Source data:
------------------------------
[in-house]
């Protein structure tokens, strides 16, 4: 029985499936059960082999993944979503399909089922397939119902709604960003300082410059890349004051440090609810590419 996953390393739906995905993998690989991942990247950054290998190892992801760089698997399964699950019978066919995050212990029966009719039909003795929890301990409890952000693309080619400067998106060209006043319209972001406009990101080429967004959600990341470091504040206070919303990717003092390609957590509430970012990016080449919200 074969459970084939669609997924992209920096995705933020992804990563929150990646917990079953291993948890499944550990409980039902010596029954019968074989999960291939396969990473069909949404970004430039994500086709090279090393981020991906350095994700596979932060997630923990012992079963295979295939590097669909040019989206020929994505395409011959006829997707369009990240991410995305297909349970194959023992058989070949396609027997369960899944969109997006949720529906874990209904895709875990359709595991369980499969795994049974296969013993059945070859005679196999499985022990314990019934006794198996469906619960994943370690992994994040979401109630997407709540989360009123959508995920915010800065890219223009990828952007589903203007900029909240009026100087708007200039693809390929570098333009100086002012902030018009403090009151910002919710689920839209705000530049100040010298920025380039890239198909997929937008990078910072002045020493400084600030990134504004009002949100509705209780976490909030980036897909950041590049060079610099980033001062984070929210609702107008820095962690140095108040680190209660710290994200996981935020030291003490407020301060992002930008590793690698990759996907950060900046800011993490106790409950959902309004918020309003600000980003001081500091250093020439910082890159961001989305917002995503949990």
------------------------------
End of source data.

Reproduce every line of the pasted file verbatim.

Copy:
[in-house]
């Protein structure tokens, strides 16, 4: 029985499936059960082999993944979503399909089922397939119902709604960003300082410059890349004051440090609810590419 996953390393739906995905993998690989991942990247950054290998190892992801760089698997399964699950019978066919995050212990029966009719039909003795929890301990409890952000693309080619400067998106060209006043319209972001406009990101080429967004959600990341470091504040206070919303990717003092390609957590509430970012990016080449919200 074969459970084939669609997924992209920096995705933020992804990563929150990646917990079953291993948890499944550990409980039902010596029954019968074989999960291939396969990473069909949404970004430039994500086709090279090393981020991906350095994700596979932060997630923990012992079963295979295939590097669909040019989206020929994505395409011959006829997707369009990240991410995305297909349970194959023992058989070949396609027997369960899944969109997006949720529906874990209904895709875990359709595991369980499969795994049974296969013993059945070859005679196999499985022990314990019934006794198996469906619960994943370690992994994040979401109630997407709540989360009123959508995920915010800065890219223009990828952007589903203007900029909240009026100087708007200039693809390929570098333009100086002012902030018009403090009151910002919710689920839209705000530049100040010298920025380039890239198909997929937008990078910072002045020493400084600030990134504004009002949100509705209780976490909030980036897909950041590049060079610099980033001062984070929210609702107008820095962690140095108040680190209660710290994200996981935020030291003490407020301060992002930008590793690698990759996907950060900046800011993490106790409950959902309004918020309003600000980003001081500091250093020439910082890159961001989305917002995503949990």